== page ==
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Bluffing With The Best Hand

by Bob Ciaffone |  Published: Feb 05, 2014


Bob CiaffoneIs overbetting your hand a poker error? Let me give you a concrete situation to look at before you answer this question. A player in middle position opens for a raise with an amount that triples the big blind. You have a pair of black nines in the cutoff seat and call. The button calls, and the blinds fold, so three of you are left in the pot. The flop comes QHeart Suit 8Heart Suit 3Club Suit and the preflop raiser checks. What do you do and why? Here is how I analyze this situation.

The preflop raiser did not get an attractive flop for slow playing, since there is a two-flush on the board plus an assortment of gutshot straight-draws. He probably has either two overcards or a pocket pair such as jacks or tens. The button could have a wide assortment of hands, since he had excellent position for his call. But he is unlikely to call a flop bet without at least either a queen for top pair or a couple of hearts for a flush draw. I seem to have a reasonable chance to win the pot with a bet. There is a good chance that a pocket pair smaller than queens will decide to fold, whether he has a better hand than mine or not. How should this type of bet be described?

Betting pocket nines here is clearly not a bluff, when you have a strong enough hand to be somewhere around even money to have the best hand. Since the literature has chosen to describe a semibluff as betting a drawing hand in a manner to look like a made hand, that is also a term that is an incorrect description here. You do not hold a “draw” when only two cards in the deck improve your hand. You are not looking to get called, even though you might be ahead, because you have a fragile holding that cannot take much heat. Surely you are not value betting, hoping for a call by a worse hand. So what are you actually doing?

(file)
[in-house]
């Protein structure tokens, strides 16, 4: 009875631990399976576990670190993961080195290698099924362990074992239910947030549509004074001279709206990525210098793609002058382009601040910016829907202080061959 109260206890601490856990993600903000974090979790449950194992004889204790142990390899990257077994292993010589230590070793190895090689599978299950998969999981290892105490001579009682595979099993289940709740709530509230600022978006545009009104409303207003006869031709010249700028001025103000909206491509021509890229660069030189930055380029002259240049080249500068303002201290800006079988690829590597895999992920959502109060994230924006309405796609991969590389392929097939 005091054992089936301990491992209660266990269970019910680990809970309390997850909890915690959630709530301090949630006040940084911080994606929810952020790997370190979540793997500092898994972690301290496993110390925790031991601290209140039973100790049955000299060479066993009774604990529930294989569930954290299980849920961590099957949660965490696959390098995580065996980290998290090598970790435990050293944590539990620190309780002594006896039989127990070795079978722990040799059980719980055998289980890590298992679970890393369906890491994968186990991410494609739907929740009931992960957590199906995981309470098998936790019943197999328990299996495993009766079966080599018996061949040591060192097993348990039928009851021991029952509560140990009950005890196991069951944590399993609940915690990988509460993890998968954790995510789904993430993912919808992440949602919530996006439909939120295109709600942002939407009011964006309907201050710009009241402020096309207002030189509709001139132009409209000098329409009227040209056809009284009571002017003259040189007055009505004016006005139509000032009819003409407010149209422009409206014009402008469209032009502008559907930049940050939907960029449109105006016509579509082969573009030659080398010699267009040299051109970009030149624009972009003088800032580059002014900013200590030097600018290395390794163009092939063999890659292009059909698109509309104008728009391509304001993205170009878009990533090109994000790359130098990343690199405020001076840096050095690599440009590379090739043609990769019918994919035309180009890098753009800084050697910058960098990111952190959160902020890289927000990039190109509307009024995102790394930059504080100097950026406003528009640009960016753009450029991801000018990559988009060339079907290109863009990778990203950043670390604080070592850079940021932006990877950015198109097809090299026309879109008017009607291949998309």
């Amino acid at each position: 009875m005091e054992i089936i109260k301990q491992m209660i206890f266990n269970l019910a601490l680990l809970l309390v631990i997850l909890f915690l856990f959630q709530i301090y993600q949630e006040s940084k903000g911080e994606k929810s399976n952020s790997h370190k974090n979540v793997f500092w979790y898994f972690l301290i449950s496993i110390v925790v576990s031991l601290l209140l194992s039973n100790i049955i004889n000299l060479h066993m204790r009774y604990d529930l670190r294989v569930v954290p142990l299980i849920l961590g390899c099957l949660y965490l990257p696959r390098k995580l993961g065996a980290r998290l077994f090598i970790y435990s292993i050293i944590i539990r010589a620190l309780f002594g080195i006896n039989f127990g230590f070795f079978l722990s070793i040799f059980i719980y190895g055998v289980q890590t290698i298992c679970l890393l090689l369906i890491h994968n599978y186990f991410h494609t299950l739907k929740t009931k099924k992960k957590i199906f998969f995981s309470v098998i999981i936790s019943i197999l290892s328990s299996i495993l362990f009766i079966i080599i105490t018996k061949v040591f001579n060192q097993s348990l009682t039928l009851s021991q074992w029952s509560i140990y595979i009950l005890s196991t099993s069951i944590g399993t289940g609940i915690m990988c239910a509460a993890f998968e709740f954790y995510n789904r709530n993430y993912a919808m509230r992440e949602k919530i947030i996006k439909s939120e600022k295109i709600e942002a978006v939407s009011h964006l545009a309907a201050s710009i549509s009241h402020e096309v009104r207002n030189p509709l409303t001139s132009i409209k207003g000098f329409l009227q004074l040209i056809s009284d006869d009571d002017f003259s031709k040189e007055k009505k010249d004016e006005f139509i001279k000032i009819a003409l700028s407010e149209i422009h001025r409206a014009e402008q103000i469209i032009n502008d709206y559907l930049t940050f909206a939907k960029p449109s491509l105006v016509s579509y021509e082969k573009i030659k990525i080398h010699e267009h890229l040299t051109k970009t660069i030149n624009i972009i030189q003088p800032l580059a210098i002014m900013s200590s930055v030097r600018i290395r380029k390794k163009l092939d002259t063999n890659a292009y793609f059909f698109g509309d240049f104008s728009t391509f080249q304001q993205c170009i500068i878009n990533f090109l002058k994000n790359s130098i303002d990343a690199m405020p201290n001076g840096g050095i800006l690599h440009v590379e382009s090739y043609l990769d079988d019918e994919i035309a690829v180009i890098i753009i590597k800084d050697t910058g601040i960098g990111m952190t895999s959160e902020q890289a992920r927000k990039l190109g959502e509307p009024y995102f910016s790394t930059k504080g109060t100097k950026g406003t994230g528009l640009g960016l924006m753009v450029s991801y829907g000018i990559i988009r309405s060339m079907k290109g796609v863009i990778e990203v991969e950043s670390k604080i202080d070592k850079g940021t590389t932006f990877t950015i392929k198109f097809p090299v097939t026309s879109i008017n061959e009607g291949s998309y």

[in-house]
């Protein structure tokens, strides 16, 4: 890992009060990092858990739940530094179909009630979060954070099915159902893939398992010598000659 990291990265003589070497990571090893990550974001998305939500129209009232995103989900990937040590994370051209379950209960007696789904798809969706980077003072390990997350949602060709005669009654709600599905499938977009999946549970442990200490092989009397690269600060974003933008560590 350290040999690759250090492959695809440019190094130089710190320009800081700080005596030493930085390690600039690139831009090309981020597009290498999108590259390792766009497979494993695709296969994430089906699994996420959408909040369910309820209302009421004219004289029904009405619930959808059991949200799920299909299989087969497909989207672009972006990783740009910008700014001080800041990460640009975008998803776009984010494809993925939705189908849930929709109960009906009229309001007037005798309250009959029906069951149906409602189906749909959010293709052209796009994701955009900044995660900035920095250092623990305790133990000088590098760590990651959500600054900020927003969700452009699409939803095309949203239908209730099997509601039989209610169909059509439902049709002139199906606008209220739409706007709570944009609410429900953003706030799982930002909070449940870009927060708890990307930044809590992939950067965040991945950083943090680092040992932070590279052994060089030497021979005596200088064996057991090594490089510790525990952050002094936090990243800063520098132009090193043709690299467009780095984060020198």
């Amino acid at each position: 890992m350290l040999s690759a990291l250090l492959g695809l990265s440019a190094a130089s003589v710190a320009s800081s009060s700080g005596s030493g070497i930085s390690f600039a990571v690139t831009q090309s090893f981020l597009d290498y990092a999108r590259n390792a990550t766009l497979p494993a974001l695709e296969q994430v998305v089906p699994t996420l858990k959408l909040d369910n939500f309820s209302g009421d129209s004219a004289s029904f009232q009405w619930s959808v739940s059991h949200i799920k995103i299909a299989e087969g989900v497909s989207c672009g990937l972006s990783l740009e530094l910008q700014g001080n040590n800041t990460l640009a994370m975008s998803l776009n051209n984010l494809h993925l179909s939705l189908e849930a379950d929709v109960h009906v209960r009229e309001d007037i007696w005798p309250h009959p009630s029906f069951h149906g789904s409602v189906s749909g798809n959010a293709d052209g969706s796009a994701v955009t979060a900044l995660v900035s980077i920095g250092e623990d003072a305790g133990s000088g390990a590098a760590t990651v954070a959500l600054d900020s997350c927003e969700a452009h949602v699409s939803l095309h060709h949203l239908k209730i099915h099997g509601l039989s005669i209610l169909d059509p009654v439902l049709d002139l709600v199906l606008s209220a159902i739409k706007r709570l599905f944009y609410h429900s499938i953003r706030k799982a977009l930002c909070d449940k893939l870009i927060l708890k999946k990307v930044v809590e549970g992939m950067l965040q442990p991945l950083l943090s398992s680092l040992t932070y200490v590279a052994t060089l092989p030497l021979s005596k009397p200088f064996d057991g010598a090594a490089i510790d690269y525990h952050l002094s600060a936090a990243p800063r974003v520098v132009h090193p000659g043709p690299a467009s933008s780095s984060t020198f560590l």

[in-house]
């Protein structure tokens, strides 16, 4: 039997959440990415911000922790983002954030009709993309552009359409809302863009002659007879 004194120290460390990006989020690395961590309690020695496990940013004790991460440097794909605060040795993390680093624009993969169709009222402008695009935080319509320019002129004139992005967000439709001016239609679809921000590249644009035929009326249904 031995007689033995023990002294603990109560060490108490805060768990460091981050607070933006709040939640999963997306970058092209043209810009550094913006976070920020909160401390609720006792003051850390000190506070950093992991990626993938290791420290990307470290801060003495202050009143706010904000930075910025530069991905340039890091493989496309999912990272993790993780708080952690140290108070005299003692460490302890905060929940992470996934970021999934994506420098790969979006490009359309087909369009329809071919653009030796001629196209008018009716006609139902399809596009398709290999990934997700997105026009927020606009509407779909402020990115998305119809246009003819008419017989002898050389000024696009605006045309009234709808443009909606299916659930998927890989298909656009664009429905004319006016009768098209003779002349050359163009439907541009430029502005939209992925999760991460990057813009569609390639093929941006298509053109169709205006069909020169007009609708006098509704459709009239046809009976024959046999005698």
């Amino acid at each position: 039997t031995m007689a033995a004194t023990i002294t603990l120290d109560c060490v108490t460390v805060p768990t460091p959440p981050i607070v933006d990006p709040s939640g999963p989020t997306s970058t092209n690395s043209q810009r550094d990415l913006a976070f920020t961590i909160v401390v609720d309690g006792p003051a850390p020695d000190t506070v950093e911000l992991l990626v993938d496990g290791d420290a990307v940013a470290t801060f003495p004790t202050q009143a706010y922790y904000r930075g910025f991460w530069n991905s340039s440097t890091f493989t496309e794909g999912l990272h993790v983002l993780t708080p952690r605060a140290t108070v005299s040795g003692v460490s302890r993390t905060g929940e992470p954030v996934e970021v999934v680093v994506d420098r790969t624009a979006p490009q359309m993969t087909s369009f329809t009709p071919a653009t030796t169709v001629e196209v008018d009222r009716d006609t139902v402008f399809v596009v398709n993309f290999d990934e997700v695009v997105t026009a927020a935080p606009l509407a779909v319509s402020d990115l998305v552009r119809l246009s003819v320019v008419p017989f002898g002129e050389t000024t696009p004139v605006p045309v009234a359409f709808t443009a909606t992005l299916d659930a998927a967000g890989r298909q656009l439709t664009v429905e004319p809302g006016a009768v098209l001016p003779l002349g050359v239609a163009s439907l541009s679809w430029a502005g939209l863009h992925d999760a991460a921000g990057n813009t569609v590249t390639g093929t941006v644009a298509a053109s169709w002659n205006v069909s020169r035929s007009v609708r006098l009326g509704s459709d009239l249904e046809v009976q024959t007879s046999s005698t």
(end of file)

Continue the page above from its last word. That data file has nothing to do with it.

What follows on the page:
I would say that you are simply overstating the value of your hand. You may or may not be in front here, so you bet and hope that the opponents will fold. You do not know where you stand when you bet, and do not even know exactly where you stand if you get called (though surely you are a bit worried). You would be very pleased if the opponents put you on a hand such as A-Q or K-Q and folded, but you still might win the pot even if you do not improve. For example, a passive player might call you on a draw, miss on the turn, miss on the river, and surrender. Also possible if a blank hits on the turn is that you fire a big bet (which is now described better as a bluff than any other term), and win the pot at that point.

It is hands like this, where you bet with a hand that might be the best but are far from sure, that make strategy for the game of poker more blurry than many writers pretend. I have read some obviously incorrect statements like, “all bets are either for value thinking you have the best hand or bluffs thinking you do not have the best hand.” Poker is not such a simple game as this. The most frequent type of bet that I make is one that is trying to get the other player to fold, whether or not I have the best hand. If he raises, I’m gone. If he calls, I may still win the pot. The point is you do not want to leave the money out in the middle to rot. You need to bet in order to stop an opponent from drawing out, and you need to bet to stop an opponent from stealing from you. The old days of several people all checking every round, letting the best hand win the pot at the end, appear to be gone forever.